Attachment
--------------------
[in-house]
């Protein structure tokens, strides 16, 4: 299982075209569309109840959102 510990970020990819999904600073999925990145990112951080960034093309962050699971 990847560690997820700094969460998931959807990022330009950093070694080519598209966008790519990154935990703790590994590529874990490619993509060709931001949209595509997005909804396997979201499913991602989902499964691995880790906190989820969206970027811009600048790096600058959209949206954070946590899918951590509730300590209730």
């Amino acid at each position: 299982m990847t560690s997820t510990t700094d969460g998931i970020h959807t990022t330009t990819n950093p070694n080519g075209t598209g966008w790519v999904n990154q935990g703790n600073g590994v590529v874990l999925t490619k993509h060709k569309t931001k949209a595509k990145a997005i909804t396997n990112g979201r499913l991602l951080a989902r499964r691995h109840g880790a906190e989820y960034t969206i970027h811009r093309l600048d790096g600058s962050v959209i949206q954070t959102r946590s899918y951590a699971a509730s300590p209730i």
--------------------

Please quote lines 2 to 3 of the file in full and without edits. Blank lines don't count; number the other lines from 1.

């Protein structure tokens, strides 16, 4: 299982075209569309109840959102 510990970020990819999904600073999925990145990112951080960034093309962050699971 990847560690997820700094969460998931959807990022330009950093070694080519598209966008790519990154935990703790590994590529874990490619993509060709931001949209595509997005909804396997979201499913991602989902499964691995880790906190989820969206970027811009600048790096600058959209949206954070946590899918951590509730300590209730």
């Amino acid at each position: 299982m990847t560690s997820t510990t700094d969460g998931i970020h959807t990022t330009t990819n950093p070694n080519g075209t598209g966008w790519v999904n990154q935990g703790n600073g590994v590529v874990l999925t490619k993509h060709k569309t931001k949209a595509k990145a997005i909804t396997n990112g979201r499913l991602l951080a989902r499964r691995h109840g880790a906190e989820y960034t969206i970027h811009r093309l600048d790096g600058s962050v959209i949206q954070t959102r946590s899918y951590a699971a509730s300590p209730i």